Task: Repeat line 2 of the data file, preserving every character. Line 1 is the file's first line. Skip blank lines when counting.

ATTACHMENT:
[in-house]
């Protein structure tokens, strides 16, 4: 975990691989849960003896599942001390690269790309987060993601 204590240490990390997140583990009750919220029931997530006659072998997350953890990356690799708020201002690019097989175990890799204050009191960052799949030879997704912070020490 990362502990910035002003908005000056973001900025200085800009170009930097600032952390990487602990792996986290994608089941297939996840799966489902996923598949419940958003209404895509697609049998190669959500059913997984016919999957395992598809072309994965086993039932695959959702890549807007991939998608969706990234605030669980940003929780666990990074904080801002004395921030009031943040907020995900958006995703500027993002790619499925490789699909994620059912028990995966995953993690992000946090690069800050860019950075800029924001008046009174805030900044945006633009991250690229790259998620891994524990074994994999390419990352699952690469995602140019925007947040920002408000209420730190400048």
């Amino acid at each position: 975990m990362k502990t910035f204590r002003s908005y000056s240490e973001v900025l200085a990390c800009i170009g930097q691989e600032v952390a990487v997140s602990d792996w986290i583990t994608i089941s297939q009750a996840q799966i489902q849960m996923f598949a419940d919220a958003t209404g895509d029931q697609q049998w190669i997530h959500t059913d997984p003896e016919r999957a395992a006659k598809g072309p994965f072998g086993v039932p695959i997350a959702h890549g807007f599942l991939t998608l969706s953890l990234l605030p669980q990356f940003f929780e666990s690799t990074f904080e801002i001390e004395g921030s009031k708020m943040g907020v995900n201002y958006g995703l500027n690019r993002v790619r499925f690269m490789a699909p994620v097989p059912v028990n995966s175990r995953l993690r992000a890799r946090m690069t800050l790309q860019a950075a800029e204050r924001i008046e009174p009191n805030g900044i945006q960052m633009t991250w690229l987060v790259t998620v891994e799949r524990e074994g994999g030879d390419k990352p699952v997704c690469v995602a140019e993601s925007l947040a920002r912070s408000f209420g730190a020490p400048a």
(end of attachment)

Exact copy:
């Protein structure tokens, strides 16, 4: 975990691989849960003896599942001390690269790309987060993601 204590240490990390997140583990009750919220029931997530006659072998997350953890990356690799708020201002690019097989175990890799204050009191960052799949030879997704912070020490 990362502990910035002003908005000056973001900025200085800009170009930097600032952390990487602990792996986290994608089941297939996840799966489902996923598949419940958003209404895509697609049998190669959500059913997984016919999957395992598809072309994965086993039932695959959702890549807007991939998608969706990234605030669980940003929780666990990074904080801002004395921030009031943040907020995900958006995703500027993002790619499925490789699909994620059912028990995966995953993690992000946090690069800050860019950075800029924001008046009174805030900044945006633009991250690229790259998620891994524990074994994999390419990352699952690469995602140019925007947040920002408000209420730190400048």